Let’s add data to our table, before that let’s look at the syntax. When using insert into, you have two options:
INSERT INTO table_name
VALUES (value1, value2, value3, ...);
This first option is used when you enter data into every column of the table.
INSERT INTO table_name (column1, column2, column3, ...) VALUES (value1, value2, value3, ...);
This second option is used when you want to enter data into specific columns. Since we’re adding one row, it will be:
INSERT INTO menu VALUES (1, 'croissant', 1, '2020-12-16');
If you view your table now, you will see the data has been added.
If you want to add multiple rows, use:
INSERT INTO menu VALUES (2, 'bread', 3, '2020-12-16' ), (3, 'eclairs', 2, '2020-12-16' );
Let’s try retrieving data from this table. Let’s say we want to see what items we sell at our bakery. To do that, we need to display all the data in our table using:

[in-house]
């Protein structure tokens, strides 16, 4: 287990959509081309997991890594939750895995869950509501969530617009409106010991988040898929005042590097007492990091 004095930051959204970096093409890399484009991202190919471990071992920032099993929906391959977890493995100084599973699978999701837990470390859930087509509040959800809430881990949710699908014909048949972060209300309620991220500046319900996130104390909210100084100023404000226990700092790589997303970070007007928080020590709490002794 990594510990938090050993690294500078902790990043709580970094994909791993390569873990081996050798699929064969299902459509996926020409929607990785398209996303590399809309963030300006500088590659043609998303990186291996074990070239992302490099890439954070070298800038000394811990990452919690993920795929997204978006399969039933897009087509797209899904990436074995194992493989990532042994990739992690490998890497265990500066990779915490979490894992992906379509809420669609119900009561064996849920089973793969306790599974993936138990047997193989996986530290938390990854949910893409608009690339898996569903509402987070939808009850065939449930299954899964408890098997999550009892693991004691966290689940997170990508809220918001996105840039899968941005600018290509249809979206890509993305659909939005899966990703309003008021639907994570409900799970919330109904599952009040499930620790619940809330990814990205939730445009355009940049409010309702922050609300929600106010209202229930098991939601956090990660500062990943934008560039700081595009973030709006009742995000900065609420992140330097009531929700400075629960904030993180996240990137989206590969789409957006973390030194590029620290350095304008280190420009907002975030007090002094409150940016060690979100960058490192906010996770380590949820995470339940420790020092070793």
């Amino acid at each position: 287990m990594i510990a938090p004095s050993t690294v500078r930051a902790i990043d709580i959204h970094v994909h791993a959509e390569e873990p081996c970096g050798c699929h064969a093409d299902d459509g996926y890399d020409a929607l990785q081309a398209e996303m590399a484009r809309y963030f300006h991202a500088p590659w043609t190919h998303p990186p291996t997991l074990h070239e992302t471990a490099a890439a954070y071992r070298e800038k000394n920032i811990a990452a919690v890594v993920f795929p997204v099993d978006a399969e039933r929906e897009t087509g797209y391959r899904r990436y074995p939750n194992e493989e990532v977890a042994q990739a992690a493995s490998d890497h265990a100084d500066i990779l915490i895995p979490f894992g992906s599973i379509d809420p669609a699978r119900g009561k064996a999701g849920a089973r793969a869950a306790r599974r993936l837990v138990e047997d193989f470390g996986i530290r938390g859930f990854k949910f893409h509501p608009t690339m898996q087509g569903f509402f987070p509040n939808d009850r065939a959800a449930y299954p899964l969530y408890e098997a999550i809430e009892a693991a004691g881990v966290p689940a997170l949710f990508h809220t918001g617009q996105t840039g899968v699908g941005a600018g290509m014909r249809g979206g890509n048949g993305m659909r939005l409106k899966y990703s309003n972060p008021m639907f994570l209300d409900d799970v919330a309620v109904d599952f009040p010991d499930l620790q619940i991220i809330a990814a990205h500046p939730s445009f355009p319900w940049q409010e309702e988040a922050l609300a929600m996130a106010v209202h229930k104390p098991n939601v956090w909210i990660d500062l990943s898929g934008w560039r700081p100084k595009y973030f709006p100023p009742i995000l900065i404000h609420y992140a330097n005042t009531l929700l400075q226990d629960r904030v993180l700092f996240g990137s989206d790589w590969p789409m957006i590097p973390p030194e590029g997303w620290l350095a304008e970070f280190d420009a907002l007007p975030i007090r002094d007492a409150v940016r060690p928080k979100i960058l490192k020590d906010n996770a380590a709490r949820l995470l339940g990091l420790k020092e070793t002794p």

SELECT * FROM menu;
If we want to see which item is the most expensive, we’d use:
SELECT * FROM menu ORDER BY price DESC;
This command sorts the table based on the items with the highest price.
Congratulations on making it to the end! I hope you are now familiar with MySQL Workbench. This can be a powerful tool for building and managing your databases. But it doesn’t end here, there is so much to learn. Next, we recommend that you learn:
To get started with these concepts and more, check out Educative’s course An Introductory Guide to SQL. You’ll start by covering the basics of SQL such as how to create a database, how to insert, query, and update data. You’ll also learn fundamental concepts that data scientists use everyday such as multi-table operations, nested queries, and how to set up views.